neuropathy at the wrist and moderately severe left median
neuropathy at the wrist. However, no evidence of right or
left ulnar neuropathy was noted, and as mentioned, the
plaintiff was able to demonstrate full grip strength during
testing in June of 2016. (Filing No. 13-7, at CM/ECF p.
The plaintiff presented for a follow-up examination in April
of 2016, where he continued to report significant back pain.
At that time, he demonstrated positive straight leg raise
testing on the left with evidence of L5 type radiculopathy,
and he was noted to have range of motion deficits in his
lumbar spine. However, an examination of his thoracic spine
was “relatively unremarkable.” (Filing No.
13-7, at CM/ECF p. 939-940).
The State agency examiners' opinions were that the
plaintiff would be able to lift 10 pounds frequently, and 20
pounds occasionally; that he could stand, walk and sit for 6
hours out of an 8 hour work day; that he could never climb
ladders, ropes or scaffolds, but could occasionally climb
ramps or stairs, stoop, crouch, kneel and crawl. (Filing No.
12-3, at CM/ECF p. 89-98 and 100-111).
The plaintiff testified that he cannot be on his feet for
enough time to perform his past work because of back spasms
in his lower back and upper back and with the cramping that
he has in his hands. (Filing No. 12-2, at CM/ECF p.
40). He testified that the pain level he experiences
based on a 0 to 10 scale with 10 being the worst is 5-6 even
though he avoids activity such as lifting, pulling, pushing
and bending which aggravates his pain, and that even with
these precautions, it will rise to a level of 8 or 9. He
further noted that recently he had climbed three flights of
stairs which caused the pain level to go to 8 or 9 and that
the pain level caused him to lie down for two hours before
the pain level started to subside. It was his testimony that
these rises in pain level to 8 or 9 were occurring about
twice a week. (Filing No. 12-2, at CM/ECF p. 41-42).
The plaintiff also testified that he has an upper back pain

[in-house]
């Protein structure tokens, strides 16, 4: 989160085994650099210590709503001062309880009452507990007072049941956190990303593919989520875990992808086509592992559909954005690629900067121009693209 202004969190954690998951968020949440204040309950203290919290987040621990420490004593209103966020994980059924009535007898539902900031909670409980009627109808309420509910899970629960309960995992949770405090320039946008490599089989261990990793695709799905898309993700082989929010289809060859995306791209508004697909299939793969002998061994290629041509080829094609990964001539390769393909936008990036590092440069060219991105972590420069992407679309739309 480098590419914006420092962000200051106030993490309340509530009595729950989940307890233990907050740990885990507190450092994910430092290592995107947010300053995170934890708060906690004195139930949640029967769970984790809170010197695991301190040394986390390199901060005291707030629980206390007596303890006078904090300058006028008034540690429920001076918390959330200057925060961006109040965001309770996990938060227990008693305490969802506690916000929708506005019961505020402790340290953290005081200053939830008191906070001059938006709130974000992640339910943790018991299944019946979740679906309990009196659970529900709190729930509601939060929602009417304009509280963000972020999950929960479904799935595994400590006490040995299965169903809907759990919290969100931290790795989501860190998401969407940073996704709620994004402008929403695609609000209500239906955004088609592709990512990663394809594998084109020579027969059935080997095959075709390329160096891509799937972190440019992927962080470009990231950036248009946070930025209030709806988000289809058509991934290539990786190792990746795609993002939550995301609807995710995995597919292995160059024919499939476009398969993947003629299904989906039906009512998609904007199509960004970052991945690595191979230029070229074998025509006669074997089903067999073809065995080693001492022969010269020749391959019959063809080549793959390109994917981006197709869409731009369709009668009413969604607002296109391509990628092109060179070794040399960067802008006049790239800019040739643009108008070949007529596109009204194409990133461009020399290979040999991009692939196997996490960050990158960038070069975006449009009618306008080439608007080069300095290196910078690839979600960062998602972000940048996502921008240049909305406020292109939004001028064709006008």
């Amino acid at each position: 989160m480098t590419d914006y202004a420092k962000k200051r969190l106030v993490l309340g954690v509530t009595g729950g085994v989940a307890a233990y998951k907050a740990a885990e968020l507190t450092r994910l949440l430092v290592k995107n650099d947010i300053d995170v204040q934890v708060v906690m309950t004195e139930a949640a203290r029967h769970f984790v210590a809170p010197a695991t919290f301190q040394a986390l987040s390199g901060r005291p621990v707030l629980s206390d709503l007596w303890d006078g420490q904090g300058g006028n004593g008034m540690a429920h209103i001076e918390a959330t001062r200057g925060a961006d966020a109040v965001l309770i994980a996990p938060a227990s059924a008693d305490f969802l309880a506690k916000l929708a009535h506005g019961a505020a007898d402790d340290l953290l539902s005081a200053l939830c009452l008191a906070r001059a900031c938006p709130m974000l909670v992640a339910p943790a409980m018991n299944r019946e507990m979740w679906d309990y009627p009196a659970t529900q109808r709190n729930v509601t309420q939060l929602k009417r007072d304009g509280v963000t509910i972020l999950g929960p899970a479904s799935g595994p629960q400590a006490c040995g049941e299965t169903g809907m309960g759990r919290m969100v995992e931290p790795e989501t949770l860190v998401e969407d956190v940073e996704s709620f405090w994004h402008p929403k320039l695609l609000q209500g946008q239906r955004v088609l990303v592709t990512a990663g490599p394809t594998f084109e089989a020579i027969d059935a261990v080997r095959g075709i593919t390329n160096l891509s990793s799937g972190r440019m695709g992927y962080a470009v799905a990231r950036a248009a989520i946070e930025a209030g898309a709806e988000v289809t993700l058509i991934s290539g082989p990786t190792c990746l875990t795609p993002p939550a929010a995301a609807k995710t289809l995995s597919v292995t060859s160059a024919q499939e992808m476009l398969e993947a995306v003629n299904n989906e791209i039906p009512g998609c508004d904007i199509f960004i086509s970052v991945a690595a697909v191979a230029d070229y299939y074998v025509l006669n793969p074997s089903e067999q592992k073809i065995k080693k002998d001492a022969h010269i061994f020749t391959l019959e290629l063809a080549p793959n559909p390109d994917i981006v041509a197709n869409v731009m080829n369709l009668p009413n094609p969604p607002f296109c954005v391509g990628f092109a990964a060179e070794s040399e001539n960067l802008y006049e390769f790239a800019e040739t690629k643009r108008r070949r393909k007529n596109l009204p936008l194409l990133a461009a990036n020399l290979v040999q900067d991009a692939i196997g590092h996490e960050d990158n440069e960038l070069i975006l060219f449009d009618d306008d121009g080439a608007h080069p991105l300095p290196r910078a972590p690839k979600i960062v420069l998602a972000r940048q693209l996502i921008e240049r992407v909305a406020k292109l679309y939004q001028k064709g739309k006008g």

of 3 or 4 on the 10 point scale in the rib cage area. He
noted that the pain in that area can be triggered to a level
of 8 or 9 by lifting or carrying something and his pain level
is increased. When these rises in pain occur, they can
require two to three hours to subside after lying down. He
reported these problems occurring every three to six weeks.
(Filing No. 12-2, at CM/ECF p. 46-48).
The plaintiff also described the problem caused by his carpal
tunnel syndrome (“CTS”). He explained that it
causes cramping and pain with use of his hands. As a recent
example he described that just spending about 3 minutes the
day before skinning a fish, he experienced severe cramping
and a pain level of between 7 and 8. He also had a similar
experience the day before the fish skinning when he was
picking up a bunch of nuts and bolts that he had dropped to
the ground. (Filing No. 12-2, at CM/ECF p. 49-51).
Similarly, the plaintiff testified as to the difficulty he
has standing in one place like the kitchen counter or kitchen
sink. After about 10 minutes he needs to go to his recliner
because of pain in his back. (Filing No. 12-2, at CM/ECF
p. 51). The back problem also limits his ability to sit
in a straight back chair like a kitchen chair or an office
chair. It was his testimony that such activity was limited by
the pain to an hour to an hour and 15 or 20 minutes when it
would become necessary to move around. He ...